On Wednesday, Chancellor Leo Strine of Chancery Court gave companies a powerful incentive to build both independent board review and minority shareholder approval into the going-private process, writing new law that should boost shareholder protections. Strine granted summary judgment to M&F Worldwide, finding that the board did not breach its duty to shareholders when it approved a $25 per share offer by MFW’s controlling shareholder, MacAndrews & Forbes (which, in turn, is wholly owned by Ron Perelman). Of much broader significance, the chancellor also said, in a scholarly opinion devoid of the usual Strinian flourishes of rhetoric, that because MFW structured the deal process so that an independent board committee negotiated the transaction and minority shareholders subsequently approved it, the deal should be evaluated under the deferential business judgment standard, not the more rigorous entire fairness standard.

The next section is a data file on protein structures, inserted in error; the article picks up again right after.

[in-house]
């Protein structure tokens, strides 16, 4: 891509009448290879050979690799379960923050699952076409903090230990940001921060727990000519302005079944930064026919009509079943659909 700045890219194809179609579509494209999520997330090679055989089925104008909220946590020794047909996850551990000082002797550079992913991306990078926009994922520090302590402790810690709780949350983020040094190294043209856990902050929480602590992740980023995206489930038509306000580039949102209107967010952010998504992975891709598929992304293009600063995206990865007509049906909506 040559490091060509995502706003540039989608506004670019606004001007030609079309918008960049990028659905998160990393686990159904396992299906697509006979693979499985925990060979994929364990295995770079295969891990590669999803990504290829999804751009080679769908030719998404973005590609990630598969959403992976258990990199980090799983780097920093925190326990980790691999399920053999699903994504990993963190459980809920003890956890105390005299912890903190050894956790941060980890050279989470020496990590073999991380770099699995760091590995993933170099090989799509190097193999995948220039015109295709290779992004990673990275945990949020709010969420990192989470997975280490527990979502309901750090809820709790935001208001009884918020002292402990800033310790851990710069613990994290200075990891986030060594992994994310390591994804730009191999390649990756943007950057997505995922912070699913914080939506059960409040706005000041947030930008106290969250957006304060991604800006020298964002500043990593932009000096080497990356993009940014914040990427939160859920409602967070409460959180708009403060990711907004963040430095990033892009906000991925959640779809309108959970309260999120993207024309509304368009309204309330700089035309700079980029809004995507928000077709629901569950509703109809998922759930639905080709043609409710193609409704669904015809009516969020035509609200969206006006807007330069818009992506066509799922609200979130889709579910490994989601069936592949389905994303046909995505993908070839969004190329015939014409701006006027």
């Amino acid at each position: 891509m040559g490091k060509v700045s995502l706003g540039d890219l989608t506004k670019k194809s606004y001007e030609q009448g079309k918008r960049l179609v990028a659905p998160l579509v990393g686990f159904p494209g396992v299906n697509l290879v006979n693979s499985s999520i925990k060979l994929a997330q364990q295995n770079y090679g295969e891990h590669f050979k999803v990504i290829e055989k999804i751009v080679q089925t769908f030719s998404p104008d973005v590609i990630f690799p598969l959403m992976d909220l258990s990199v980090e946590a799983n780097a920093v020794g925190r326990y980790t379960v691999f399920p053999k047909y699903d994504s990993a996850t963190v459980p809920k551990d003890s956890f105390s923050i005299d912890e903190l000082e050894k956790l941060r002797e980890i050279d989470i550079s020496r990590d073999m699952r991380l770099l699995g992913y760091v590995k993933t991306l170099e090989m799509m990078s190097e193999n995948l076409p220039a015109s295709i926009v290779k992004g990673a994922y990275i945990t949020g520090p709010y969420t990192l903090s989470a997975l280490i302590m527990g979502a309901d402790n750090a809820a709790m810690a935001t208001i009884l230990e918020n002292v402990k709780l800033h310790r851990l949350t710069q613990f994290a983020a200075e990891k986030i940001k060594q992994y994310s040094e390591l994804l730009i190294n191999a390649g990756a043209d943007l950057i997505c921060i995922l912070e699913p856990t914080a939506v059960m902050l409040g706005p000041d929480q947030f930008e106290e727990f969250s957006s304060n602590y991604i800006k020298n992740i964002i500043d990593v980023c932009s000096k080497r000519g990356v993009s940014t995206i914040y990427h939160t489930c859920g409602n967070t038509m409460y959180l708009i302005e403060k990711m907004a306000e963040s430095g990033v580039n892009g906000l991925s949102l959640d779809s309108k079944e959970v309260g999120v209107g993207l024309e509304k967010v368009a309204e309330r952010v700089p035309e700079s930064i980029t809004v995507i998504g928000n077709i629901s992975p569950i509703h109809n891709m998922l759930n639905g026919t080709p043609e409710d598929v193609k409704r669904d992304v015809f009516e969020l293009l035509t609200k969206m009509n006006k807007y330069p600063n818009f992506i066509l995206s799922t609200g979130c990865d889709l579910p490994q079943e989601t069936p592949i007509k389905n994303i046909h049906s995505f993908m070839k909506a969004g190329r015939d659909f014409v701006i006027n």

“This conclusion is consistent with the central tradition of Delaware law, which defers to the informed decisions of impartial directors, especially when those decisions have been approved by the disinterested stockholders on full information and without coercion,” Strine wrote. “Not only that, the adoption of this rule will be of benefit to minority stockholders because it will provide a strong incentive for controlling stockholders to accord minority investors the transactional structure that respected scholars believe will provide them the best protection.” And as an added benefit, Strine said, companies that subject going-private deals to the scrutiny of both an independent board committee and a vote of minority shareholders will have an easier time fending off litigation challenges to their transactions by minority shareholders.
Even the chancellor seems sure that his is not the last word on structuring buyouts to receive business judgment deference. He noted several times that he is offering his interpretation of Supreme Court precedent and invited the justices to set him straight if he’s wrong. But in the meantime, corporate lawyers advising on going-private deals will have to think hard about the sale process. And shareholder lawyers will have to think just as hard about whether it makes economic sense to challenge transactions that will be evaluated under the business judgment standard.
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